Financial and Sustainability Assurance Quality, and Firm Valuation: Evidence from the European Market.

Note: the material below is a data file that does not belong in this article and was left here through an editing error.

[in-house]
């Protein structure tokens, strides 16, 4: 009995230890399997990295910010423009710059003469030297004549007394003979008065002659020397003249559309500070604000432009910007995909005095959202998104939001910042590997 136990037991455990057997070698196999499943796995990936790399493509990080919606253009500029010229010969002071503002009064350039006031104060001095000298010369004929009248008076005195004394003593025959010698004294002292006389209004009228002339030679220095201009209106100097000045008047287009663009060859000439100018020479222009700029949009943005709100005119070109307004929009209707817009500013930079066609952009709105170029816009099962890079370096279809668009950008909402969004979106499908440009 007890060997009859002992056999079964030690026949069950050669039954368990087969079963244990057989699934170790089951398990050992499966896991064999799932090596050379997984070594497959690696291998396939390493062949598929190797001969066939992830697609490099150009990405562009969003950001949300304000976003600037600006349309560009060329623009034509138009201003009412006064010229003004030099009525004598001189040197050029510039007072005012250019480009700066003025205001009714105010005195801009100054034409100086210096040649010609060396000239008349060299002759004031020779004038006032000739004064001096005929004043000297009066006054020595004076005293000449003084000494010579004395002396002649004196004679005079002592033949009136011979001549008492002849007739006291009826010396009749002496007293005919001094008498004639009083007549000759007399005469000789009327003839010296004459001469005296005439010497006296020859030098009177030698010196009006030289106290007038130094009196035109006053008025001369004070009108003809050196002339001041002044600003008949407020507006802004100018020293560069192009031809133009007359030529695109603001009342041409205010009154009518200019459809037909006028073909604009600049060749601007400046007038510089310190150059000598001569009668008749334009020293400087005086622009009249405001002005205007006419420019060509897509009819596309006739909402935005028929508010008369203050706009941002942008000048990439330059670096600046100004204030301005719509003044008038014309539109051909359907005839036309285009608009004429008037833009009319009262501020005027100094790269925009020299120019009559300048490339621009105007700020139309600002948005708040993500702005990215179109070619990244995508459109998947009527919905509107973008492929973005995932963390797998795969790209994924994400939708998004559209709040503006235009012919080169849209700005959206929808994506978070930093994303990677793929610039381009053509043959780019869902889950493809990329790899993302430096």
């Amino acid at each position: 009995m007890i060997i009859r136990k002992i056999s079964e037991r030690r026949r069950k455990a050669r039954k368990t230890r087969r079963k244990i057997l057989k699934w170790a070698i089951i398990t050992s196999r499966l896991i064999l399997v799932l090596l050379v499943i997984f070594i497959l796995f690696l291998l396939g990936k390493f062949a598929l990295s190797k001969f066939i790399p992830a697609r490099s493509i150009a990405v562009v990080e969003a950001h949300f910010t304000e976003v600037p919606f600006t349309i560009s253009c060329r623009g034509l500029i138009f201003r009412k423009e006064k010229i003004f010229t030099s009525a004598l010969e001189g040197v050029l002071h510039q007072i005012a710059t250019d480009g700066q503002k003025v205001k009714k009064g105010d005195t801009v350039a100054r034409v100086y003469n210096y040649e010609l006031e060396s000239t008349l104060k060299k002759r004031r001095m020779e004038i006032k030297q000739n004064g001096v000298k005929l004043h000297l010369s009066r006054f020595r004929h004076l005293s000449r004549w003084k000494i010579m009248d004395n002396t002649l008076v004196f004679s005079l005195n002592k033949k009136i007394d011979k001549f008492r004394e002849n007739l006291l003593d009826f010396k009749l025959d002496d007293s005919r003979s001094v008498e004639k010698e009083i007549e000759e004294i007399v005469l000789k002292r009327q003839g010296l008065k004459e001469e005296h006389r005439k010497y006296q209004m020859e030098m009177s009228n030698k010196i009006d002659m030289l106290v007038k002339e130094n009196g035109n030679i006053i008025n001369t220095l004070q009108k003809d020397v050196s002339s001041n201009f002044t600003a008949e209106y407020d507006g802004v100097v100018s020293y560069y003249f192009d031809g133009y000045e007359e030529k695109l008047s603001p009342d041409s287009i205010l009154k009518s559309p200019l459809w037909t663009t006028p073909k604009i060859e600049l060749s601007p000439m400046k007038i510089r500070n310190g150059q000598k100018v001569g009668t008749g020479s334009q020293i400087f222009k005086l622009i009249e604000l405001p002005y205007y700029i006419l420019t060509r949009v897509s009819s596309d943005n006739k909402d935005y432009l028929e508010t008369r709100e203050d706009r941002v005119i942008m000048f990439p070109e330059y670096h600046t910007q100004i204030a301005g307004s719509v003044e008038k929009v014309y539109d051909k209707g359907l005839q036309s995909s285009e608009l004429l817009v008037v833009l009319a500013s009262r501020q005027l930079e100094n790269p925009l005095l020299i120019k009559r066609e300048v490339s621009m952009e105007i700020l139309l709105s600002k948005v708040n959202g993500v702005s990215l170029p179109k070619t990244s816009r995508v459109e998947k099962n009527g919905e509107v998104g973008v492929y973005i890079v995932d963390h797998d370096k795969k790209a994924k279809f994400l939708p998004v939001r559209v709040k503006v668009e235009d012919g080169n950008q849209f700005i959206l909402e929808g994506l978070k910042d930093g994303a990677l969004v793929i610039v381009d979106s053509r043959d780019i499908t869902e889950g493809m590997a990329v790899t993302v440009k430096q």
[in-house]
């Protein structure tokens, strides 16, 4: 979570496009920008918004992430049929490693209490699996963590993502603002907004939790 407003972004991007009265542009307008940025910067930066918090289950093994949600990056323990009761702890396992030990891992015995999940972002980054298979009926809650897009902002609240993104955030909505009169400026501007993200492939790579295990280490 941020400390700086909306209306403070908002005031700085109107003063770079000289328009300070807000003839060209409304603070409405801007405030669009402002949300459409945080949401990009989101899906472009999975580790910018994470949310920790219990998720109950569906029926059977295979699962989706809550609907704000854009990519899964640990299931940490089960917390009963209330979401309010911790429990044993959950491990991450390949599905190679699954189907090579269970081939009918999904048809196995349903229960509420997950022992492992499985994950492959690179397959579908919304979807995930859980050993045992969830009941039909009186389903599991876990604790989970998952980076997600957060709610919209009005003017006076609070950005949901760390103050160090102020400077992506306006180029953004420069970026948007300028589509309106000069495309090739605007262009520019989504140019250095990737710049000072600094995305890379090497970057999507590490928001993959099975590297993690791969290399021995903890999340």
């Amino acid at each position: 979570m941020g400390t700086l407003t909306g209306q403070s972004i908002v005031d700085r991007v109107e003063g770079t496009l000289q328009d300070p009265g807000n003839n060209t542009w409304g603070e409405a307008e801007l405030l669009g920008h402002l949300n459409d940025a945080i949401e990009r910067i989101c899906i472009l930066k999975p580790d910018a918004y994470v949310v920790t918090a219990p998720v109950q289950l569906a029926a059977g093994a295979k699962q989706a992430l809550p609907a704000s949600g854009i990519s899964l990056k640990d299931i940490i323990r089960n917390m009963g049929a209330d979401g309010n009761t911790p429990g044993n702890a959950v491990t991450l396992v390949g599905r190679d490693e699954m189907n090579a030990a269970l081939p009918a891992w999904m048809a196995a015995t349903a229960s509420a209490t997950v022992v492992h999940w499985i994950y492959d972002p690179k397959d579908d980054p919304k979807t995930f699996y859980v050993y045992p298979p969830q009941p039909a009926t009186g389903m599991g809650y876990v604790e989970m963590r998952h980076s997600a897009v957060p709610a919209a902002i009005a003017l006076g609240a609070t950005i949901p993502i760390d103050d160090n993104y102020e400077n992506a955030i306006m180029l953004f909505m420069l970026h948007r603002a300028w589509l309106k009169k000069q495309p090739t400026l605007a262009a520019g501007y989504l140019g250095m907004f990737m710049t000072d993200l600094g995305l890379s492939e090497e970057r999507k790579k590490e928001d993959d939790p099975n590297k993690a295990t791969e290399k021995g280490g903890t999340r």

Following the increased interest of stakeholders in financial and sustainability reporting, improving assurance quality to enhance the credibility and accuracy of disclosed information is deemed necessary for investment-related decision-making. However, due to differences in national and international assurance regimes and acceptable standards, investors may initially be sceptical. Stakeholders may therefore opt for complementary assured reports, incorporating the assurance quality of both reports in investment-related judgements. This study posits that different levels of assurance quality on separate financial and sustainability reports influence the stakeholders’ perception on the assured reports of the organisation, explaining the variations in firm valuation. Using a panel data set of 319 companies from 22 European countries during the period 2013-2018, the results indicate that, in the short term, the firm valuation of an organisation with a superior assurance quality on financial reports is more likely to increase, even when these companies published an inferior assured sustainability report. Firm valuation is not significantly affected for companies that published a superior assured sustainability report besides an inferior assured financial report. The findings and implications are discussed in further detail. (Keywords: Firm Value, Financial and Sustainability Assurance, Halo effect, Assurance Quality, Voluntary Assurance, Mandatory Assurance)
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